June 12, 2022

5 Nuggets of Learning to Help us Through Processing Disenfranchised Grief.

“I can’t remember the last time I truly felt happy. Will I ever feel that way again?”

I have been reflecting on the last two years of my life, and while there have been moments of joy, I can’t recall an extended period of time that I really felt happy and emotionally well.

When I said those words above to my partner he looked at me and said back, “Of course you will.” Lately though, I wonder how sure that can be.

Over the last two and a half years, we all have lived through our lifetime’s first pandemic, increasing racial injustices, school shootings, higher cost of living, civil unrest in our society and our world, and within all of that, I have been living through my own personal struggle of being involuntary childlessness due to infertility.

A quick background on my infertility journey so you are caught up to speed. I have previously been diagnosed with diminished ovarian reserve, which makes it really hard to have a child the “normal” way of doing so. I have gone through three rounds of in vitro fertilization (IVF) and tried a fourth round using donor eggs. Unfortunately, none of that worked for me and has left my partner and I living in a constant state of ambiguity, unsure where to turn next.

While I feel lonely on this journey, I think about the fact that I am really not alone as we all have been living in a constant state of ambiguity lately with our world as it currently is. It is really hard to live with not knowing what may come and not seeing your life roll out the way you wanted it to.

We also have to process that we all currently have some form of disenfranchised grief. Disenfranchised grief is defined as loss that is not socially sanctioned, openly acknowledged or recognized by others, and is not publicly mourned.

The pandemic has changed all of our lives and has taken away something from all of us, while this will look different for us all.

I feel my journey with infertility thus far has given me some nuggets of learning when it comes to processing disenfranchised grief and living with ambiguity.

1. Let yourself feel as you feel.

So often, we try to keep busy and keep moving so that we can become numb and not feel our emotions. While numbness is a form of coping and a piece of processing grief, you will need time to really allow yourself to feel what is going on for you. This can look like letting yourself cry when you feel you want to, giving yourself space and quiet to hear your thoughts and reflect on them, allowing yourself to get angry about your circumstances and sad the very next minute. It is showing yourself grace and self-compassion for the layers of feelings you have and knowing they are fluid and will change moment to moment.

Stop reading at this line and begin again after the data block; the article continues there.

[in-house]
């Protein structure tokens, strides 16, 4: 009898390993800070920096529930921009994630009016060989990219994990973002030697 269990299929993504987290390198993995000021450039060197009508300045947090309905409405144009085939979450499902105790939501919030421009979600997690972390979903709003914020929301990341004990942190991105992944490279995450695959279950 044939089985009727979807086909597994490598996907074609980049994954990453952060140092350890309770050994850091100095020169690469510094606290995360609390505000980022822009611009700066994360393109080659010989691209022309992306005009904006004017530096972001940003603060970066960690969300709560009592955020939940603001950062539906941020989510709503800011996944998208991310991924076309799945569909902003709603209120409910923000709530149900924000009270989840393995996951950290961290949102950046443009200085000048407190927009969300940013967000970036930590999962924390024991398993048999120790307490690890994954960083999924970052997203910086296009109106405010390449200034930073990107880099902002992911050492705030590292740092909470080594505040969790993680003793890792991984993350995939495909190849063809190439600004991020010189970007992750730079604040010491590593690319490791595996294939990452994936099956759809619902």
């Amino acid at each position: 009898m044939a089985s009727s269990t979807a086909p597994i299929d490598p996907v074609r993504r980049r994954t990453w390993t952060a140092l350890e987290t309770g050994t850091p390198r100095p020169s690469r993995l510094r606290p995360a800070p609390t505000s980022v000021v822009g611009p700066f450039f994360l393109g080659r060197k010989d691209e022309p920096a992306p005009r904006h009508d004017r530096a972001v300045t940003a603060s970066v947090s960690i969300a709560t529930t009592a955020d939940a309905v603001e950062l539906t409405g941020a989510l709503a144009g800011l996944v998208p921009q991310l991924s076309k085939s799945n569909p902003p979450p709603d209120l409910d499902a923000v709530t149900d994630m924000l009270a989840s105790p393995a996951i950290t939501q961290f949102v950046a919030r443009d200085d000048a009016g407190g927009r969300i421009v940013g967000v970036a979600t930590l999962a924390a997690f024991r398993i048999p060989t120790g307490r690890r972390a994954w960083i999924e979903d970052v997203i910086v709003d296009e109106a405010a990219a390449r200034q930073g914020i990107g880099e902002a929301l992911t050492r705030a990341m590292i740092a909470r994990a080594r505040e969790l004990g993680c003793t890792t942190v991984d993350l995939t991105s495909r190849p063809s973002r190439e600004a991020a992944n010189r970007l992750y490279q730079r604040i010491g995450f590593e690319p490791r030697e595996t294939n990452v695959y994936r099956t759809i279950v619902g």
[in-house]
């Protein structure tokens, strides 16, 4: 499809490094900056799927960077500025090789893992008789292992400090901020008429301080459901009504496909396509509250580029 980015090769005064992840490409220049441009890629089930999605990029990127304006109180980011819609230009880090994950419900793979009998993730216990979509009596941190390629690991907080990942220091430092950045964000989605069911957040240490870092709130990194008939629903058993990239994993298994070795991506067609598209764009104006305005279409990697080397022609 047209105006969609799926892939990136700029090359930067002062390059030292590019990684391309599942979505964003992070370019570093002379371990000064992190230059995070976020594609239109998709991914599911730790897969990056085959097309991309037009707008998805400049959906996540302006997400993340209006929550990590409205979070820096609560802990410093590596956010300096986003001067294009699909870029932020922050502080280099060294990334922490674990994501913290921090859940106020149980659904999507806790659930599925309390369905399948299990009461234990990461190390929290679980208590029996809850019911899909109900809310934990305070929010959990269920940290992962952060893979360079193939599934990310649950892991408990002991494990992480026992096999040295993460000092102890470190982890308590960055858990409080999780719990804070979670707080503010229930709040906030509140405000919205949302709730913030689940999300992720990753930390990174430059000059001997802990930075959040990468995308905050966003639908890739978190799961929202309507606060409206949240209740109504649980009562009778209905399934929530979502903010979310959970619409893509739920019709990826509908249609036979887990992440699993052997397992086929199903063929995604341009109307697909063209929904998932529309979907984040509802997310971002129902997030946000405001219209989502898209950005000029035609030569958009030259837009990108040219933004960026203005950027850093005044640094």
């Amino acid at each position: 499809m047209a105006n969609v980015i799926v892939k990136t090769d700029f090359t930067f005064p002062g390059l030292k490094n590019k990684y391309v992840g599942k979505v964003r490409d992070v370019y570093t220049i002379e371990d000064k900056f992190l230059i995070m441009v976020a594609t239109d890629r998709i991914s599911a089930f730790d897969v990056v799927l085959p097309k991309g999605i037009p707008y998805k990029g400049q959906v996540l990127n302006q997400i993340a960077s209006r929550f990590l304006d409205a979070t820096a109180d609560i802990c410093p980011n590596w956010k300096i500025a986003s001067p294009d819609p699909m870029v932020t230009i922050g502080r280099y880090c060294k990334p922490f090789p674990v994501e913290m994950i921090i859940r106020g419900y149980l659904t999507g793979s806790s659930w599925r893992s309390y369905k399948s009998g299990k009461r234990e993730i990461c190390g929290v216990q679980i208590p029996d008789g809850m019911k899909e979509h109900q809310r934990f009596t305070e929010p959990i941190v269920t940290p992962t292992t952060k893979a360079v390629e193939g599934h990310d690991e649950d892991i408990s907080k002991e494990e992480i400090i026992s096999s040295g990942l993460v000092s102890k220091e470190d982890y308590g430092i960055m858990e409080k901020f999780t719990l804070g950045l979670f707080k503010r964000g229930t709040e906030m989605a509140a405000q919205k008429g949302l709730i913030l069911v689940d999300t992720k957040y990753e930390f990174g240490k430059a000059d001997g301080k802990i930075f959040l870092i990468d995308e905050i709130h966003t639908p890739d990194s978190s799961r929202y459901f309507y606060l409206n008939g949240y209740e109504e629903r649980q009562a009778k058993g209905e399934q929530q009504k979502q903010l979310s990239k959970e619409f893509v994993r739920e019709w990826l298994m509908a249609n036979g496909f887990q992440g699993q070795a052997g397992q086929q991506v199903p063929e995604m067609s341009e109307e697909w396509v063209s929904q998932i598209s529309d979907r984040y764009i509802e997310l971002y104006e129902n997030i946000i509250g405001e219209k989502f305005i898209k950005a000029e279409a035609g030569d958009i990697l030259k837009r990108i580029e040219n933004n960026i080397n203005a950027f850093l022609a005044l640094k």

2. Find your healthy forms of escapism.

Feeling our emotions is incredibly important but so is taking a break as needed. Enter escapism. This is doing something that takes your mind off of your current situation. My favorite two ways of doing this are watching reality TV (all things BRAVO) and reading mystery novels.

3. Know your go-to people. 

Not everyone in your support system will be capable of giving you what you need during this time. That’s okay. Not everyone has to be that person for you. What is important is knowing the one or two people you can turn to who allow you the space you need to talk without judgment and unsolicited advice. It is also really helpful to have a licensed therapist you can talk to who can give you unbiased space to show up exactly as you are in that moment.

4. Remember who you are and what makes you you

When we are struggling with disenfranchised grief, we can lose ourselves in it. Try to find moments of focusing on all the good parts of you—your strengths, values, what you like to spend time doing. Allow the cracks of moving through this grief to not break you down but to readjust and rebuild you into someone stronger and more resilient. Remember that this grief doesn’t define you; you get to define you.

5. Know that all things in life are uncertain. 

We are told this all the time growing up, aren’t we? That nothing goes as planned, that tomorrow isn’t guaranteed. That life laughs when you make plans. I don’t think you really feel this until you are hit with grief and disenfranchised grief at that. Grief has a way of knocking us down to our knees with the stark reality that we can’t control a damn thing. We can only control how we react to it and our emotions. Living mindfully during ambiguity and disenfranchised grief has been the most helpful to me. Having a practice of mindfulness and meditation has helped me to stay present in the moment and not jump too far ahead into the future.

While I am not sure what is to come for me in regards to having a child, I do feel solid in the sense of knowing myself and knowing that I can do hard things (thanks Glennon Doyle). I know you can too.

As for my question regarding happiness. Maybe happiness isn’t feeling joy all the time. Maybe true happiness is feeling as you feel in the moment and embracing it without judgment and hugging it with self-compassion.


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